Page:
Terrorism also has some roots in anarchy as public acts of violence were advocated by anarchists of the time who were being actively suppressed by the state. The rise of fascism is sometimes seen as a movement against the anarchy of the time.

Modern anarchism is broken into two schools of thought, the Social Anarchist and the Individual Anarchist. Both generally believe that the state lacks the ability to morally and ethically allow people their freedom and exists generally for the purposes of tyranny.

This post could go on and on as the topic is endlessly fascinating, you probably don’t agree :), but I think  I’ve given you at least the gist of the idea of anarchism and anarchists.

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Tom Liberman
Sword and Sorcery fantasy with a Libertarian Twist

Privacy in the Modern World – Conclusions

PrivacyAfter a day off to talk about the magnificent sports rivalry between Kansas and Missouri that, barring a change of heart, has come to a conclusion I return to the highly popular issue of privacy in the United States and its impact on our freedom and safety.

Over the last few days I’ve discussed the definition of privacy and how it has changed over the years with advancing technology first from things like photographs to today’s computer age. What I want to discuss today involves how that technology and change in privacy is going to effect both our privacy and our freedom.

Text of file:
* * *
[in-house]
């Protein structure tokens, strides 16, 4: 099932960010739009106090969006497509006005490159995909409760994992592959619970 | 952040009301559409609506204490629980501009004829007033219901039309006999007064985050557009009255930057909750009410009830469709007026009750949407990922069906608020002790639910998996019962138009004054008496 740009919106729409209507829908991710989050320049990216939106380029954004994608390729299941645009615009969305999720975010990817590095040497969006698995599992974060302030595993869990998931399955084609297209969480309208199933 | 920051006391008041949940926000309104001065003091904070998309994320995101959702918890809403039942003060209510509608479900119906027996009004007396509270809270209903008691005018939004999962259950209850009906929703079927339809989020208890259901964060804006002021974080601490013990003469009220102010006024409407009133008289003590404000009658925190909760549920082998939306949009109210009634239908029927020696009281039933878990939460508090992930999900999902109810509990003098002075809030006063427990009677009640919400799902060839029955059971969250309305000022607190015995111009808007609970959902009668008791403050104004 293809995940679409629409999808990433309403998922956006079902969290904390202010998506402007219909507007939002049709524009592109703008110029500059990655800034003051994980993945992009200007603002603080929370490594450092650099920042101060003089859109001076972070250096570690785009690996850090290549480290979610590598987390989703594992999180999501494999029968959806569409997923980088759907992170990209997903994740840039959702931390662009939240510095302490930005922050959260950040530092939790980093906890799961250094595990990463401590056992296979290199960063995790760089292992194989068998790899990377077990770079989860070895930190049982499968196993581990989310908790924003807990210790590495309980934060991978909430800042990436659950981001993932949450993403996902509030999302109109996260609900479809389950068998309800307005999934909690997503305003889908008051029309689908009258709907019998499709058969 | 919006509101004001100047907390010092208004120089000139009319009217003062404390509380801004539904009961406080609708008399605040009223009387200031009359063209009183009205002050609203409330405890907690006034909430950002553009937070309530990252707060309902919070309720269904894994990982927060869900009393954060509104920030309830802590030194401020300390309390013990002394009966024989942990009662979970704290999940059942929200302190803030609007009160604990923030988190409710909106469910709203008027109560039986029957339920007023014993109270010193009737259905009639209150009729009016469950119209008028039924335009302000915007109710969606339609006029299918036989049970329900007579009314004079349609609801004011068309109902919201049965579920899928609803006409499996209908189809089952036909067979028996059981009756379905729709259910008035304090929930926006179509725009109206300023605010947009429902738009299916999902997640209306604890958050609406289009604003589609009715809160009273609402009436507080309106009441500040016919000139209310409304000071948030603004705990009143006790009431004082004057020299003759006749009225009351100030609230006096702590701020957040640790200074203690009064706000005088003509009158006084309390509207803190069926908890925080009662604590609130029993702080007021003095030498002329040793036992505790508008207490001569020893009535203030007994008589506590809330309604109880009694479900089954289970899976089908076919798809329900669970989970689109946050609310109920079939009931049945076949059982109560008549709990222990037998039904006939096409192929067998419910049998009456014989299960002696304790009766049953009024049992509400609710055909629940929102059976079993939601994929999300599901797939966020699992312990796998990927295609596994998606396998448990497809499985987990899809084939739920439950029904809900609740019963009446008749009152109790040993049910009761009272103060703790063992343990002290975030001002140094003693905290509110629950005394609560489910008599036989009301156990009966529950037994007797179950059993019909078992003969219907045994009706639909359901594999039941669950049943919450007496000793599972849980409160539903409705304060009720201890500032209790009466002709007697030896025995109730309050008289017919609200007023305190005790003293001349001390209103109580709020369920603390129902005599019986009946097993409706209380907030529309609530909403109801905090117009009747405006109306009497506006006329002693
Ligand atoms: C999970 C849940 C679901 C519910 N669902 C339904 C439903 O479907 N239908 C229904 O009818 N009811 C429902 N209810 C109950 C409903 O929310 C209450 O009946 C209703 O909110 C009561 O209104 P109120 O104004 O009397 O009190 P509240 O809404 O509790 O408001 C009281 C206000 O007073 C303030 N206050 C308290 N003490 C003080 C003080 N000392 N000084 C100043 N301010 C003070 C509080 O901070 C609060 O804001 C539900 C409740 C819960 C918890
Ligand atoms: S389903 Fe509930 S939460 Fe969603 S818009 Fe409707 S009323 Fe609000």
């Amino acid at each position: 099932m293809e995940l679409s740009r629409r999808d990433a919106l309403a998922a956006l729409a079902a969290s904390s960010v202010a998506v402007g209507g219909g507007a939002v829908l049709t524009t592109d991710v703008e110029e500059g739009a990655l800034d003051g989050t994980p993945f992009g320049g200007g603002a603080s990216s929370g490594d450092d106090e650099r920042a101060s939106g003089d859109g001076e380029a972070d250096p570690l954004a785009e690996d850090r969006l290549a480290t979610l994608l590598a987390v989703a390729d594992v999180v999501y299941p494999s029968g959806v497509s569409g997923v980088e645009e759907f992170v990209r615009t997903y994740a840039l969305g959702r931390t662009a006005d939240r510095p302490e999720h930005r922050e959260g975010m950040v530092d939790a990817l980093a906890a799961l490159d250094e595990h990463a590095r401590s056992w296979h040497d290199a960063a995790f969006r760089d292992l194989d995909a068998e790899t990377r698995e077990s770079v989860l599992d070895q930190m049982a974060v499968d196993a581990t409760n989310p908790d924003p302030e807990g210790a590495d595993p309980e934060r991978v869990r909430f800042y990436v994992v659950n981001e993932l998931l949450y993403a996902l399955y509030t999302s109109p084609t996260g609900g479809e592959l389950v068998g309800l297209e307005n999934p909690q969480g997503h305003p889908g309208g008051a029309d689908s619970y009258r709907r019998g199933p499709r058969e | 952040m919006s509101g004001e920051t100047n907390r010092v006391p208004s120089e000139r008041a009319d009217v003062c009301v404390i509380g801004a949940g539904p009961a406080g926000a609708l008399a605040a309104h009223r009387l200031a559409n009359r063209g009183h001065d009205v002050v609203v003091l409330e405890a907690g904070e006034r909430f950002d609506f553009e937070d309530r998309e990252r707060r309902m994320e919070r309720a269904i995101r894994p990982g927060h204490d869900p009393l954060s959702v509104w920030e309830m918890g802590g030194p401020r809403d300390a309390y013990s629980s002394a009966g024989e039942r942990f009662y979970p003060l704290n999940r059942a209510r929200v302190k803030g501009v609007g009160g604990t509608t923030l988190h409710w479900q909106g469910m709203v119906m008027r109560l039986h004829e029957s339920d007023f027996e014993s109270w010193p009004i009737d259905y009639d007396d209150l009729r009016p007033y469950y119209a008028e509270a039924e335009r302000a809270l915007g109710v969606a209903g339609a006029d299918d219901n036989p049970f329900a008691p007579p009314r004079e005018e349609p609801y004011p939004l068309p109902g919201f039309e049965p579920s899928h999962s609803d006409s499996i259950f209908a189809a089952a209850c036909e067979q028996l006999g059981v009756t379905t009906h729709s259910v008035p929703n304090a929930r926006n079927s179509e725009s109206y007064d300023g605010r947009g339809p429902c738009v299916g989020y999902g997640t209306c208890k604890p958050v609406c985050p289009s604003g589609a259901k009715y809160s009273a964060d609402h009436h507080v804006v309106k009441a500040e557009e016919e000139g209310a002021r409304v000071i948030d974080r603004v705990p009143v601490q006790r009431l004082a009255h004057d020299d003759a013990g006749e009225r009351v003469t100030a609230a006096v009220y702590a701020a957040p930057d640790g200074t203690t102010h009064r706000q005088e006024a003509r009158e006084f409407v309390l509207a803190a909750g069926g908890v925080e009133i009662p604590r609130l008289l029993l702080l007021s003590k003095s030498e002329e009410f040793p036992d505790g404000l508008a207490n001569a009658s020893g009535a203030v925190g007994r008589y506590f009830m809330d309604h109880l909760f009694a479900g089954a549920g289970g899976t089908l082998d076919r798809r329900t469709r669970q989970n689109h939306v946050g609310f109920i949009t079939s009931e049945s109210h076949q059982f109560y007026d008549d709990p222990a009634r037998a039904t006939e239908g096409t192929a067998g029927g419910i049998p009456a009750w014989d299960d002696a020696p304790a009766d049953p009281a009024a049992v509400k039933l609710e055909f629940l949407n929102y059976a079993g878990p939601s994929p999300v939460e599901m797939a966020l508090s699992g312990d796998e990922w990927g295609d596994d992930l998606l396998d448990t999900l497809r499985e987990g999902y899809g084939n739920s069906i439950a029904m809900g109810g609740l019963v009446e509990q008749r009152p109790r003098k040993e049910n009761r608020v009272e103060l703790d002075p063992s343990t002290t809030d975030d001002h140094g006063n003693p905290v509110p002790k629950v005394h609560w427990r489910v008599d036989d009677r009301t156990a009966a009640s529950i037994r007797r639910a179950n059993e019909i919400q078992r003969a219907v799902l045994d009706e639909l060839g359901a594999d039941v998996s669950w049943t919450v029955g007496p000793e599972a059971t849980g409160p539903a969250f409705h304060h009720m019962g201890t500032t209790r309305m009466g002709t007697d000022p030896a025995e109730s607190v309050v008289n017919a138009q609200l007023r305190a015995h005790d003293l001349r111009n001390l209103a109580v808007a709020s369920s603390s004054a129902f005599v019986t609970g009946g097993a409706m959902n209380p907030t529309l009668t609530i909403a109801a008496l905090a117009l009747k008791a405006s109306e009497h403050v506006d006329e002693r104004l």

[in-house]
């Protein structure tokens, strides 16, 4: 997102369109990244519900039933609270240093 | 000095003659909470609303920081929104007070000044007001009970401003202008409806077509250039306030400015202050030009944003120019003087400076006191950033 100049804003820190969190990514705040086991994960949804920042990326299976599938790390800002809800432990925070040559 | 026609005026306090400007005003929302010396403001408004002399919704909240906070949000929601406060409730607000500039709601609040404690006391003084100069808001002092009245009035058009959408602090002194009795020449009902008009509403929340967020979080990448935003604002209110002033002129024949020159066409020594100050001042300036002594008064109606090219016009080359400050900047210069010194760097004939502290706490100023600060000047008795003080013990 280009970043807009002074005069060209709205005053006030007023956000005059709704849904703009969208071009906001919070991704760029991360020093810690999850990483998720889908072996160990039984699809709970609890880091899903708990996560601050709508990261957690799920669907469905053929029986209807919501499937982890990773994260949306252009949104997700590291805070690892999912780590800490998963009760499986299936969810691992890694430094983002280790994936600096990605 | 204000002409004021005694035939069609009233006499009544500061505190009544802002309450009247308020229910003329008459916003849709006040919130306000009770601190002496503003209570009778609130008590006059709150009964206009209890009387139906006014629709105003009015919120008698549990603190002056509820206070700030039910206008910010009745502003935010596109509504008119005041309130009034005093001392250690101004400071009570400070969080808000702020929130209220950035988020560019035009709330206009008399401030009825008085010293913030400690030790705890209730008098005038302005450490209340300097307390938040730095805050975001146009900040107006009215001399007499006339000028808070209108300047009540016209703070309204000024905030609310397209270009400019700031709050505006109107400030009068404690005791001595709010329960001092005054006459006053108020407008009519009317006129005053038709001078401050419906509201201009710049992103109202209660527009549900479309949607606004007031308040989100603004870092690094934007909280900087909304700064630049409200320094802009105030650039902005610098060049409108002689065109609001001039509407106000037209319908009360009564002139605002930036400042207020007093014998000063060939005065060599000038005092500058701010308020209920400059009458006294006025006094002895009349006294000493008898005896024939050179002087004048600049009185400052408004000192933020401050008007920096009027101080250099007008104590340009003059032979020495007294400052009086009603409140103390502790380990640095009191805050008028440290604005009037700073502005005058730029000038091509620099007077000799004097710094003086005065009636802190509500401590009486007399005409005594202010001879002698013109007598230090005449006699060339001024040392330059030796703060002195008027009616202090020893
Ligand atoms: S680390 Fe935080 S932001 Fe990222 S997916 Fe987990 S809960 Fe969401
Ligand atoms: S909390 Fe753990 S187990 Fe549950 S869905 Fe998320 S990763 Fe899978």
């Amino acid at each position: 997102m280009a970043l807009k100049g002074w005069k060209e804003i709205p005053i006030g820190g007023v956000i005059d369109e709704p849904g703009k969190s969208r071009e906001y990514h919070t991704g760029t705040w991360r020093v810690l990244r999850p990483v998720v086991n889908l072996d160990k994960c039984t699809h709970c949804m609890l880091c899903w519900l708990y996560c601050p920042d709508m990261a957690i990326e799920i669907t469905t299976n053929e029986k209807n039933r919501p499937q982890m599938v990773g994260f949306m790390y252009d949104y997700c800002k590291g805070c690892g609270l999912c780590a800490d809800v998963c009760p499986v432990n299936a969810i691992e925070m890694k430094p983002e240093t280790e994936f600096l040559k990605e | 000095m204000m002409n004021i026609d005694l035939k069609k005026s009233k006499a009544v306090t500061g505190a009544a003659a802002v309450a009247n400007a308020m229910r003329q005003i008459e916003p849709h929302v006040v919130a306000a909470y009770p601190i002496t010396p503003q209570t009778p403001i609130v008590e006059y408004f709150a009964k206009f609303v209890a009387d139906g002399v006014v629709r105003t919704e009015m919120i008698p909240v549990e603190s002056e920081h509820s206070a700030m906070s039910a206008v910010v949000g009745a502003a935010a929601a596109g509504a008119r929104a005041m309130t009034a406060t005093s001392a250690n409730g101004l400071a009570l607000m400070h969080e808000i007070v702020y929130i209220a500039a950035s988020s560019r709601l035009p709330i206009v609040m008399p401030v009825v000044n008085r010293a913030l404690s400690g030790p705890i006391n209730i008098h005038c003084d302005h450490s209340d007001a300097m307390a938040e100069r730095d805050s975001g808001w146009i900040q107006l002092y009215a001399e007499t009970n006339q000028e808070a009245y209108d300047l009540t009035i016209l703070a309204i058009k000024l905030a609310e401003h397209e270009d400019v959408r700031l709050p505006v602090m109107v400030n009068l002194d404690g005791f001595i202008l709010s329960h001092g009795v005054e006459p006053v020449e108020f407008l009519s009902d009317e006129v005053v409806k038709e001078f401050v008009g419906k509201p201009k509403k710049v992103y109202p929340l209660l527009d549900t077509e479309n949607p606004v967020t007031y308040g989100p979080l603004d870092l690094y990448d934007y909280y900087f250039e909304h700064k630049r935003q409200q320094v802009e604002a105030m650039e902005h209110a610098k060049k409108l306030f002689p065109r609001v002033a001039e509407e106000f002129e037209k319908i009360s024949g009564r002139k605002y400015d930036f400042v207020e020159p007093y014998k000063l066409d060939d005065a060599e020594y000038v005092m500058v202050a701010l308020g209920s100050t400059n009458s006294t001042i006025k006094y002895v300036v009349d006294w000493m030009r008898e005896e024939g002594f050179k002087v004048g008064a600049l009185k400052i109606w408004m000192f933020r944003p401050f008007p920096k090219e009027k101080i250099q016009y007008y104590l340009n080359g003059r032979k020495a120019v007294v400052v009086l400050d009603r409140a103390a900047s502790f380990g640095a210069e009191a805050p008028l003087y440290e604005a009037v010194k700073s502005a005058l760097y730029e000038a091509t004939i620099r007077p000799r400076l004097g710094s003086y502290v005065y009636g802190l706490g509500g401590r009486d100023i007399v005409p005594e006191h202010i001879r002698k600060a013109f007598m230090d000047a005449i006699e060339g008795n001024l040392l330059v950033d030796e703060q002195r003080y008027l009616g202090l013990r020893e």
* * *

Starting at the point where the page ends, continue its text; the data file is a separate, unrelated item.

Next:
One of the most powerful new tools in the hands of both citizens and government law enforcement is remote surveillance devices. We’ve seen stoplight cameras for a few years and individual states have rulings on their legality in regards to the Sixth Amendment to the constitution of the U.S. I don’t want to get into that level of detail in this post and I’ll keep things more general.

The idea is that the state has certain legal tools which they use to promote the general safety of its citizens. We have traffic laws so that rogue drivers don’t put innocents at risk, the police serve a useful and important purpose in society. The difference between Libertarianism and Anarchy is an important distinction and all too often I think Libertarians slip into a more Anarchistic point of view. Again, I’ll save that topic for a later post.